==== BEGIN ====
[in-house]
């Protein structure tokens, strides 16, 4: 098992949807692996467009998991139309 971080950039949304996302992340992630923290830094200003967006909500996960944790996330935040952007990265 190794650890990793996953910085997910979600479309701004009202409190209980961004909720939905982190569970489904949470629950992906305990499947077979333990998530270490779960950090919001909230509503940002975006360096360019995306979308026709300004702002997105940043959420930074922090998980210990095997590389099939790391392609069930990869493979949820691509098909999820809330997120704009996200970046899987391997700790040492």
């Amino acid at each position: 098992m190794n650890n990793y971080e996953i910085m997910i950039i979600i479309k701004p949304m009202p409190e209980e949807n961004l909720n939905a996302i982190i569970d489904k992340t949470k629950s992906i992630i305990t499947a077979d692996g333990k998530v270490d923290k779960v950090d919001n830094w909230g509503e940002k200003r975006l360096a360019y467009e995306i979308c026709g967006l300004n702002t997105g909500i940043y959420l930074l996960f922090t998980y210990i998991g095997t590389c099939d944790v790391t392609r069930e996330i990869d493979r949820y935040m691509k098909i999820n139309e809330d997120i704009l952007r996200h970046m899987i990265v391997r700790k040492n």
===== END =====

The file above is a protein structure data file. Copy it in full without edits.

[in-house]
């Protein structure tokens, strides 16, 4: 098992949807692996467009998991139309 971080950039949304996302992340992630923290830094200003967006909500996960944790996330935040952007990265 190794650890990793996953910085997910979600479309701004009202409190209980961004909720939905982190569970489904949470629950992906305990499947077979333990998530270490779960950090919001909230509503940002975006360096360019995306979308026709300004702002997105940043959420930074922090998980210990095997590389099939790391392609069930990869493979949820691509098909999820809330997120704009996200970046899987391997700790040492």
């Amino acid at each position: 098992m190794n650890n990793y971080e996953i910085m997910i950039i979600i479309k701004p949304m009202p409190e209980e949807n961004l909720n939905a996302i982190i569970d489904k992340t949470k629950s992906i992630i305990t499947a077979d692996g333990k998530v270490d923290k779960v950090d919001n830094w909230g509503e940002k200003r975006l360096a360019y467009e995306i979308c026709g967006l300004n702002t997105g909500i940043y959420l930074l996960f922090t998980y210990i998991g095997t590389c099939d944790v790391t392609r069930e996330i990869d493979r949820y935040m691509k098909i999820n139309e809330d997120i704009l952007r996200h970046m899987i990265v391997r700790k040492n």